In the past few weeks, as I’ve socialized this new online project, people have asked me: “Why Southern Spines?”
Sharing a bit of my story
No matter what I’ve done in my life, I keep coming back to stories. I want to hear and share people’s stories, and the way I’ve done that has evolved over the years.
I’m this strange hybrid of former journalist /marketing and social media practitioner /avid reader /writer. A perpetual learner, I recently added grad student to the mix. It’s been 20 years since my last English class, so I’ve spent the past month trying to adapt to the New World of academia and research; email and the Internet were still new concepts as I was left college with my undergraduate degree.
Like so many, I’ve shared the dream of being a published author. I write every day in my professional life, but sitting your ass down in a chair and forcing your fingers to move the keys in any discernible direction is miraculous. That’s why writers are my rock stars. Beyond books, poems and songs rock my world, so you’ll find poets and songwriters on Southern Spines as well.
The need for online communities
We all know that the publishing industry is in a tremendous state of flux. When Borders closed, we bemoaned the demise of the brick and mortar bookstore, while downloading the latest ebook to our Kindle. Ebooks now outsell hard copies, so all signs point to readers seeking book lover communities online. Not that these communities replace the neighborhood independent bookstore or your book group that meets in a different friend’s home every six weeks. Or even my first love, the local branch of the public library. Truth be told, I haunt the virtual and physical doorsteps of all these places.
Writers can’t do it alone
I’ve worked as an independent publicist and consultant for a few authors. Even traditionally published authors have limited marketing resources at their publishing houses, unless they’re James Patterson or J. K. Rowling. So a lot of the work of developing a website and social media presence falls on the writer. That’s not necessarily a bad thing, since the writer knows their work and their readers better than anyone else; however, it is a labor-intensive and often expensive process that robs them of the time they need to write.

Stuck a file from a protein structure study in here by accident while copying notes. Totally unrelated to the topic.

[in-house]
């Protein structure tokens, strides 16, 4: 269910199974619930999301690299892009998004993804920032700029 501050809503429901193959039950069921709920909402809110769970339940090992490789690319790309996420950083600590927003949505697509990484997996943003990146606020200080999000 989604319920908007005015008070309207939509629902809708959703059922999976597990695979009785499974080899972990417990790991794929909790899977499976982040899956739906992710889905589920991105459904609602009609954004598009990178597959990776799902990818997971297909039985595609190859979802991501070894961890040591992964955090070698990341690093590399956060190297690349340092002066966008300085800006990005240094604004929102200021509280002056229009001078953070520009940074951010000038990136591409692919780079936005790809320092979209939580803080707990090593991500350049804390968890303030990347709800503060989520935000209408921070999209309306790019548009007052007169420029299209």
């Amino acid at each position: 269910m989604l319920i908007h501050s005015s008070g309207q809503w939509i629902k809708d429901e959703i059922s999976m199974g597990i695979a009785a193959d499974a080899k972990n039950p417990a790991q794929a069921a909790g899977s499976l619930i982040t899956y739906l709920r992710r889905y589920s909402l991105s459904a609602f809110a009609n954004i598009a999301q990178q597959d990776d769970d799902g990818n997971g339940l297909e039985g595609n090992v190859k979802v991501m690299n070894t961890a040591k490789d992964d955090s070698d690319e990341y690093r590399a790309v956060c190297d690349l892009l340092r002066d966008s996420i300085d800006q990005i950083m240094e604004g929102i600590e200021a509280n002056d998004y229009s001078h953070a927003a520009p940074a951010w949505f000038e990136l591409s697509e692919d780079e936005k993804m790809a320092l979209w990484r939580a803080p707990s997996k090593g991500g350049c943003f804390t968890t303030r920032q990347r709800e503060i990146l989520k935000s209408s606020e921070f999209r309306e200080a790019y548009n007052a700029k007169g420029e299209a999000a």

What is Southern writing?
One day I was monitoring an author’s Twitter feed, when I saw a comment [paraphrasing here] “I don’t usually like Southern fiction, but this author’s work is the exception.” I thought to myself “What does that mean?” As a Southerner, my first reaction was to bristle at the notion that Southern writing was in any way less than writing in other geographies. But then I began to wonder “What is Southern writing?” I think some people believe it began and ended with Margaret Mitchell’s Gone with the Wind. Flannery O’Connor would spin in her grave if she knew that. Part of the website’s mission then is to help explore classic and contemporary Southern voices, and better define Southern writing.
Why this isn’t a book review website
Southern Spines does not publish book reviews. Book reviewers, by my definition, are often MFAs or journalists who have been trained to read and analyze books and the craft of writing. Book reviewers serve an important role in the publishing industry. I am not objective. I have an agenda: to help writers, poets and songwriters connect with their audiences. I want to help overworked publicists do their jobs, and as long as we can agree to certain standards of quality, I’m not ashamed to say we’re all on the same team. We won’t accept payment from publishers to feature their authors, but if we read and like their work, you’re going to read about it here.
We want to hear from you
What does Southern writing mean to you? What are your favorite books, poems or songs about the South? Who are your favorite authors, poets or songwriters? We want to hear about them. This is your online community now, so I’m going to shut up and invite you to start talking.
Thanks for being here.